London Edinburgh London 2025: eight route highlights
We're really proud of our route for London Edinburgh London 2025. We've included nearly 600 kilometres of new roads in Essex, Yorkshire and Scotland, along with old favourites from previous events.
Here, in no particular order, are eight route highlights to look out for in 2025.
1. St Mary's Loch
This new addition for 2025 marks the first time that London Edinburgh London has routed along a lake – in this case, the lovely St Mary's loch, which sits high in the hills outside Moffat. It is on the northbound section after Hawick, towards the top of an ascent so gentle you won't even notice it. At the lochside, you'll find the Glenside Café, which will be open for riders night and day. On a clear night, this section is magical by moonlight.
2. Essex lanes
London Edinburgh London has passed through Essex since 2013, but this year – for the first time – you'll be enjoying this county's lanes from early on in the ride. Once we leave Chelmsford and turn off the main road, you'll be able to settle into your day of riding amid the tranquillity of countryside backroads.
Nearly traffic free and garlanded with wild flowers, the lanes create a pleasingly gentle introduction to an epic route. Be sure to look out for chocolate box villages, cute thatched roofs, black and white timbered cottages and houses with the beautifully patterned render that is common to Essex.
3. The Devil's Beef Tub
This drag is the longest climb of the event, but arguably one of the easiest. Its unforgettable name originates from these hills being used as a place to hide cattle stolen by the Johnstone clan of the Border reivers (raiders) in the 12th to 16th centuries.
The climb starts as soon as you leave Moffat and continues for nearly 6 kilometres as it rises over Moffat and takes you up towards the source of the River Esk. The Beef Tub itself is across the valley at the top of the climb – a deep and dramatic hollow formed by four hills. As one of the event's most scenic climbs, you'll have plenty of time to enjoy it as you slowly make your way up the long ascent. If the wind is in your favour at the top, it's a fast descent all the way to our pop-up café at the village of Broughton.
4. Humber Bridge
An iconic London Edinburgh London highlight, for many riders the Humber Bridge marks the end of their first day of cycling. The bridge – the longest of its type when it opened in 1981 – dominates the landscape as you approach. Depending on your head for heights, crossing it can be either breathtaking or terrifying! But, if you can, try to cross at dawn or dusk when the low sun illuminates the bridge's solitary elegance and the watery expanse of the Humber Estuary.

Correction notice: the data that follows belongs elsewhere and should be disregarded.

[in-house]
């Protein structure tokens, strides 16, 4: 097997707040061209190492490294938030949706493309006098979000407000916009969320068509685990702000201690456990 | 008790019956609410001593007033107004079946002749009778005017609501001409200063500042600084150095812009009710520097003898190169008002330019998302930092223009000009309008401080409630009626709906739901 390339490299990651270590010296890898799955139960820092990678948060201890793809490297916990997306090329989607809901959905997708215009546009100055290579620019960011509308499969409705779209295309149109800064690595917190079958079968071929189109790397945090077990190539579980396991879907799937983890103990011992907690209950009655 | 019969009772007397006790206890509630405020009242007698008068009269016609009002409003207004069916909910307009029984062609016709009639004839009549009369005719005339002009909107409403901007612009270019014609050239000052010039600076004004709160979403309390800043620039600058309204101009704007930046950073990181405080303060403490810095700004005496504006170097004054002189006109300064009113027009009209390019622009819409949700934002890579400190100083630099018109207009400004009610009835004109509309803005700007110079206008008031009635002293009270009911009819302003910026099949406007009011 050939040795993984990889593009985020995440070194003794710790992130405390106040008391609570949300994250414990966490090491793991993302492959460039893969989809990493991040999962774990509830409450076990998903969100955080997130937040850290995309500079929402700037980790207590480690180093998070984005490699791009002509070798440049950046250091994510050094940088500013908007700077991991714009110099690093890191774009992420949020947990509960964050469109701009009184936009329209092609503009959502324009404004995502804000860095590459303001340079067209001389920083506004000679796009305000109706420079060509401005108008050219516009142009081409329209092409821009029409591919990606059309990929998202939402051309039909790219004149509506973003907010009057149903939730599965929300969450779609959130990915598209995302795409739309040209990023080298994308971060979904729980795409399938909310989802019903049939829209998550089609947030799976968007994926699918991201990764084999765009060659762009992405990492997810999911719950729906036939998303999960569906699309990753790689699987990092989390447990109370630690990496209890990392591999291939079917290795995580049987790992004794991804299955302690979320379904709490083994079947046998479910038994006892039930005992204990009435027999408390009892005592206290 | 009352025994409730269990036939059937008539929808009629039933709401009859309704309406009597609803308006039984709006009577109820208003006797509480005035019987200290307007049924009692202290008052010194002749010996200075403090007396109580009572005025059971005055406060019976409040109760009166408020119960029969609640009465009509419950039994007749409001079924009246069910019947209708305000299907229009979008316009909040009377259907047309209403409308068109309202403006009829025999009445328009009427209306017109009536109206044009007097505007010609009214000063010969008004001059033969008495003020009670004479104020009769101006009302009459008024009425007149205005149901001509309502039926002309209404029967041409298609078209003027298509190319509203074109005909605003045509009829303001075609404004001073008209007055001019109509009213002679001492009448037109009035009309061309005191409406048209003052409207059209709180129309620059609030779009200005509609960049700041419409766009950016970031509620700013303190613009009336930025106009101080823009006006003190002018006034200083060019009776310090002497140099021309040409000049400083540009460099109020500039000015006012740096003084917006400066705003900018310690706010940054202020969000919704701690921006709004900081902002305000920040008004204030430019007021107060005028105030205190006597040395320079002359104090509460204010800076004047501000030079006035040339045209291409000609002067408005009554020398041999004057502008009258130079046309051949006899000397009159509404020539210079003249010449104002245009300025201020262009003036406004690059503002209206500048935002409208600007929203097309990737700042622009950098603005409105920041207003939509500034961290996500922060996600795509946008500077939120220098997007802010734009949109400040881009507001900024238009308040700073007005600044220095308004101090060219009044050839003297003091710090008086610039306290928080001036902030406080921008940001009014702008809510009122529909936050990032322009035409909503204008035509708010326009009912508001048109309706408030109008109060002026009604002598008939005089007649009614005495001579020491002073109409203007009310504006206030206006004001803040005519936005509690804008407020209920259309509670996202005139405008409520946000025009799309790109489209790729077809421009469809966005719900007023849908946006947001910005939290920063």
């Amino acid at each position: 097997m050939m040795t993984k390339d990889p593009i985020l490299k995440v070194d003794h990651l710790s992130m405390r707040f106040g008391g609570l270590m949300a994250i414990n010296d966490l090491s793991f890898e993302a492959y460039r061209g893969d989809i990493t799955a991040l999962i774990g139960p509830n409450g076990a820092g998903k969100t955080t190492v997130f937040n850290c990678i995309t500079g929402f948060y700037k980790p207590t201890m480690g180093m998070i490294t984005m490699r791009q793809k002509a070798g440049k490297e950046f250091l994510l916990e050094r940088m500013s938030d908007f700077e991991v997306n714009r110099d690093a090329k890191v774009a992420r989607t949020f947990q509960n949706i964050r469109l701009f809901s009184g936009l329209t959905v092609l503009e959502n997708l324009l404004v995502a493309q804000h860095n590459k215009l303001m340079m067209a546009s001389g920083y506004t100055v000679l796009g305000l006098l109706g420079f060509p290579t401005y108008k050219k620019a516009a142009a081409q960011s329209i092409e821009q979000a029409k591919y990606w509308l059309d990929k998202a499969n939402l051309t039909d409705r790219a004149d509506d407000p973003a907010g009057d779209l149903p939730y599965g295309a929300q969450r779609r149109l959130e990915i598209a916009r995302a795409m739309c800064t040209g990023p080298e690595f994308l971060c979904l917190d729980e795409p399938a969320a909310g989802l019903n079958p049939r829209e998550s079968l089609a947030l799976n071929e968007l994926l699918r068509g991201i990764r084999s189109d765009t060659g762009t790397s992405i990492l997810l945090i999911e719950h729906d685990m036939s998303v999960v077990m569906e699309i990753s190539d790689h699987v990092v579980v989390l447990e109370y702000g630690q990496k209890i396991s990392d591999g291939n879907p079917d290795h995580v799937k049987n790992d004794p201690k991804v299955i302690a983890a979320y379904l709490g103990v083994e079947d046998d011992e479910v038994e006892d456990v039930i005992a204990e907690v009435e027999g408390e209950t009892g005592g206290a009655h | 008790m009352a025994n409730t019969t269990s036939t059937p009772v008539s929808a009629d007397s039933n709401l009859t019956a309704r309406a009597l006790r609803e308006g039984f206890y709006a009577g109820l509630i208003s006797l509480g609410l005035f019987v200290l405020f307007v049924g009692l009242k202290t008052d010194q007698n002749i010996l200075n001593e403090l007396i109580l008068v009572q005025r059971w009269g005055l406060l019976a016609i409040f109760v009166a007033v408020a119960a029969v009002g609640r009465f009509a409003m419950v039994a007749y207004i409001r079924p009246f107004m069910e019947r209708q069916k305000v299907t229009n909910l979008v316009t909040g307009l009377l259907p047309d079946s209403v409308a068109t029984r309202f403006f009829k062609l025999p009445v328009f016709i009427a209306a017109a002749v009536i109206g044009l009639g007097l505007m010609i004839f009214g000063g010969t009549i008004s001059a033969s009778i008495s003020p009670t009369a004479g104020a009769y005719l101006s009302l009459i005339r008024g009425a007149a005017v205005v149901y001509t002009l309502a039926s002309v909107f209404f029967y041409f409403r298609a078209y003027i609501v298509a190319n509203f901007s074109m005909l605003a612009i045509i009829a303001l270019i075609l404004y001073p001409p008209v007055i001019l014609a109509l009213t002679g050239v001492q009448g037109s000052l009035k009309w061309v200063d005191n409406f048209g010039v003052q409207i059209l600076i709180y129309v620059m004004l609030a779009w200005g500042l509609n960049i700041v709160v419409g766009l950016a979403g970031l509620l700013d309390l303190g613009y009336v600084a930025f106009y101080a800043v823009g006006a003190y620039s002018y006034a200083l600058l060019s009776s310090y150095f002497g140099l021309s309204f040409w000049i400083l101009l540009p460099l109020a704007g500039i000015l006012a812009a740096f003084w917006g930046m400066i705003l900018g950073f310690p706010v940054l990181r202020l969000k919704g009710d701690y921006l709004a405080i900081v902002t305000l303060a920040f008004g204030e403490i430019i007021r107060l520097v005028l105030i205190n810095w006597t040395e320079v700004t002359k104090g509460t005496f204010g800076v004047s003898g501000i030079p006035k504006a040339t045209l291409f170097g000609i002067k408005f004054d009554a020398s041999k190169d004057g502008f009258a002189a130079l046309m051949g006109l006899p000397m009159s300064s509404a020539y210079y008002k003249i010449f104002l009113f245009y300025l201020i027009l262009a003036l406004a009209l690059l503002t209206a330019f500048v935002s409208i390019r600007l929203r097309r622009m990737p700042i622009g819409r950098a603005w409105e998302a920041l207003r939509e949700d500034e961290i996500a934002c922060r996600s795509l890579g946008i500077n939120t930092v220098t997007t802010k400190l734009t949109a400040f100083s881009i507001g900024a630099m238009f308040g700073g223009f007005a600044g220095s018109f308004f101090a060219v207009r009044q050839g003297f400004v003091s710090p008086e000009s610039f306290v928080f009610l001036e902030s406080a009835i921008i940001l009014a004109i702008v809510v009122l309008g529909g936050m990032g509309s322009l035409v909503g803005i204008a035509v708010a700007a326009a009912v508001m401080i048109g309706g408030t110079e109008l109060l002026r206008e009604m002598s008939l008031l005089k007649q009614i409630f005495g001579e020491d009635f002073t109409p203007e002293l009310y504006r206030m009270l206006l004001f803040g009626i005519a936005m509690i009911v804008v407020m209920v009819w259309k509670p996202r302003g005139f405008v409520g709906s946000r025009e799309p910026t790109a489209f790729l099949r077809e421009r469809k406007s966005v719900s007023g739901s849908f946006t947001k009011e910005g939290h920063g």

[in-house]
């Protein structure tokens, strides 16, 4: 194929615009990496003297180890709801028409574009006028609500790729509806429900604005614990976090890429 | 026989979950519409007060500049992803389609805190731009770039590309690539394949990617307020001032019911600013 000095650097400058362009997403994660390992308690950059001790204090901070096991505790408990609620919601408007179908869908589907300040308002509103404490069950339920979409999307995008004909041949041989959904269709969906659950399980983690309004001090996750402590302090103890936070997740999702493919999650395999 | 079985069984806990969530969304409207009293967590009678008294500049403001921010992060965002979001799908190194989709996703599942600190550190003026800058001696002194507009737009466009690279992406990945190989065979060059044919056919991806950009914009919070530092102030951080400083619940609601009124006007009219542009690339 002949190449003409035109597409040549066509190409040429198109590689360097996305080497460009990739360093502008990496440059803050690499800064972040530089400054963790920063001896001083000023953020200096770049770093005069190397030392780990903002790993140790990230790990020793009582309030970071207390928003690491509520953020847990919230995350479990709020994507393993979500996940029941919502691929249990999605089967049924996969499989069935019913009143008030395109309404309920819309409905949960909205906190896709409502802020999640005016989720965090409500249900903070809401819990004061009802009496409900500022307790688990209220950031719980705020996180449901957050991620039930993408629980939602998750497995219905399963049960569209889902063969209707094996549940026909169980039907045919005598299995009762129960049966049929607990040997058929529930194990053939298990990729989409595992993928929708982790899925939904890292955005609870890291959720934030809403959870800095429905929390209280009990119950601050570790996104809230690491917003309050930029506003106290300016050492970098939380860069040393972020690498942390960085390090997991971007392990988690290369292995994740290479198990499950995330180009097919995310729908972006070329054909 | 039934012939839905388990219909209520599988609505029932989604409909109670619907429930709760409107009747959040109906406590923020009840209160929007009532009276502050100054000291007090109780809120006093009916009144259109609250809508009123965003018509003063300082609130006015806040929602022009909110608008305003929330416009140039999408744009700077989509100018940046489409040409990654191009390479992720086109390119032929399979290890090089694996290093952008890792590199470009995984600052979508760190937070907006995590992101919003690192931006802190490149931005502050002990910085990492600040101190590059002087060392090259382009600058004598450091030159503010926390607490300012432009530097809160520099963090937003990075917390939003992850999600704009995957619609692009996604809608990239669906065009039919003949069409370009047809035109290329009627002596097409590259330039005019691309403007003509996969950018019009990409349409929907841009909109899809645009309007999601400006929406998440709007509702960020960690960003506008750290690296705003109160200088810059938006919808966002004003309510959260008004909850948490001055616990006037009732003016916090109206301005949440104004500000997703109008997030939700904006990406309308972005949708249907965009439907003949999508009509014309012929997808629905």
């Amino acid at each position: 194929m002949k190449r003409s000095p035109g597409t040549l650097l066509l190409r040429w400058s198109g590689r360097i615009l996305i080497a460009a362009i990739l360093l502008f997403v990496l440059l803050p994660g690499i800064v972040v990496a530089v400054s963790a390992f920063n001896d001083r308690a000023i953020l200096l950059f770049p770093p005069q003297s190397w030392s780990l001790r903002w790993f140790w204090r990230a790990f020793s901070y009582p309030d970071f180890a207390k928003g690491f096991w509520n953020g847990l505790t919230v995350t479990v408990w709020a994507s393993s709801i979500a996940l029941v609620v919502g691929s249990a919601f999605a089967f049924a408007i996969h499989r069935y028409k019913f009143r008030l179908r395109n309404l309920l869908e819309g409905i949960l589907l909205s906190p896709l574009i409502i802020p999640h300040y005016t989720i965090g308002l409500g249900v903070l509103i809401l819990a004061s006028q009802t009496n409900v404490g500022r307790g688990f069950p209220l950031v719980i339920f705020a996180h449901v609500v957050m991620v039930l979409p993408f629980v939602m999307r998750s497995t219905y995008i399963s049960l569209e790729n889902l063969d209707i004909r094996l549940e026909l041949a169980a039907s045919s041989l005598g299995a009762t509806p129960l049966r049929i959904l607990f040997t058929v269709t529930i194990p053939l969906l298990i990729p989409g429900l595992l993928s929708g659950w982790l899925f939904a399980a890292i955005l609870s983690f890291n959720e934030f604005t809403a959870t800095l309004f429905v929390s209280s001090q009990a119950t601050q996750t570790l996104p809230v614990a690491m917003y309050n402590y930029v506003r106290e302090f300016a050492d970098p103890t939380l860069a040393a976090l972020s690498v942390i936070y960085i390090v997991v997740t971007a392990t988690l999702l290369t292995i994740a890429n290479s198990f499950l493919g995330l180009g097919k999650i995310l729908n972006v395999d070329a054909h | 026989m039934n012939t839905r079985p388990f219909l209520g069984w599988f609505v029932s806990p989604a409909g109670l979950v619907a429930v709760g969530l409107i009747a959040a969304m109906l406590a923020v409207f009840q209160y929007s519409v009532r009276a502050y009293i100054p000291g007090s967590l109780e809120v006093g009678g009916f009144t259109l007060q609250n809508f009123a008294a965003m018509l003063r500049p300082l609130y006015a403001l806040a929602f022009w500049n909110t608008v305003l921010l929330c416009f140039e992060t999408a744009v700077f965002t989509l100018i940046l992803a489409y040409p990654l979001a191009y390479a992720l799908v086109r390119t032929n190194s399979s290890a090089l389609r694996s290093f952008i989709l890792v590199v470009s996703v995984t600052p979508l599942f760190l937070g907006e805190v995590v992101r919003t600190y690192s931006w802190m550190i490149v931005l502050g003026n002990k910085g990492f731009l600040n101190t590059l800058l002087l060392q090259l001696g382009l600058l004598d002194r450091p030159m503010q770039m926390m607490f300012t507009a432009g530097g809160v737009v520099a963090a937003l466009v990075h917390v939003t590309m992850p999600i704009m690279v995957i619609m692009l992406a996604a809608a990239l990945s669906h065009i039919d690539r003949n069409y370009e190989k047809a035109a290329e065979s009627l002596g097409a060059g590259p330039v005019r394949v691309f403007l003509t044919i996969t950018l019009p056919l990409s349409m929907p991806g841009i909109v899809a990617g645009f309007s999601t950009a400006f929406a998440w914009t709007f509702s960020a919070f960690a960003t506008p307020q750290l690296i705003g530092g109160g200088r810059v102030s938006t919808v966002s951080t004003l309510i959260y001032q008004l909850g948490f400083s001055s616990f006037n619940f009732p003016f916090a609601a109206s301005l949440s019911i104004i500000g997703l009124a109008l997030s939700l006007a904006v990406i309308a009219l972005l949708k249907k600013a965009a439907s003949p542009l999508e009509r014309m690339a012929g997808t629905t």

As in 2022, we will have sole use of the east footpath. This gives you an uninterrupted crossing before the control in Hessle.
5. Howardian Hills
Let's be honest here! You don't get quite this close to Castle Howard on the route, although you do pass the front of this most stately of homes as you leave Malton. But equally appealing is the arrow-straight route through the grounds of Castle Howard – decorated with arches and follies – before you skirt the Howardian Hills and head towards gentler roads to Richmond and dozens of handsome, stone-built villages.
Compared to 2022, this section of the 2025 route is much less hilly, which makes it a good transition to the hills that will come later! Look out, too, for excellent café stop at Rainton Village Hall.
6. Yad Moss and Alston
An event stalwart since the first edition of London Edinburgh London in 1989, we had to abandon Yad Moss in 2022 because of roadworks. And, while our Chapel Fell alternative was an unexpected hit, we appreciate it's perhaps too steep and high for an event like this. So, for 2025, we've decided to stick with Yad Moss in both directions, giving you chance to savour on your ascent the scenery that zips by on your (hopefully) much faster descent!
Expect weather. If it's good weather, the climb and descent are magical. If it's bad weather, it could be a real two-hour slog, both uphill and downhill. Either way, look out for our café stops at Mickleton and just after Alston.
A treat for the return leg only, Cambridge follows on from one of London Edinburgh London 2025's most interesting sections of infrastructure: the wide cycle path alongside the guided busway from Northstowe to Girton.
This small city is renowned for its love of bikes, and the route into and out of Cambridge makes for surprisingly mellow cycling. There is a segregated cycle lane into the city centre, a traffic-free route past the university's many buildings, and a wide bus lane south of Cambridge that you will probably have all to yourself.
The town centre is packed with historic, architecturally impressive university colleges that are immensely popular with tourists, meaning your path is often likely to be blocked by pedestrians. Best thing to do is to slow down and enjoy the sights, too – you'll soon be back to full speed as you head towards our penultimate control in Henham.
8. Alemoor Loch
We conclude these highlights with another new addition for 2025. After a steep-ish climb out of Hawick, probably the event's toughest climb, the route passes through hill-crowned farmland to reach this loch situated on either side of the road.
As you'll notice, there is little up here apart from sheep, fields and wind farms, meaning you get the rather sumptuous scenery all to yourself before rattling along a screamingly fast descent en route to St Mary's Loch (see 1. above).
Want to experience these highlights and more for yourself? London Edinburgh London 2025 opens for early entries on Friday 3 November 2023. You can find out more here.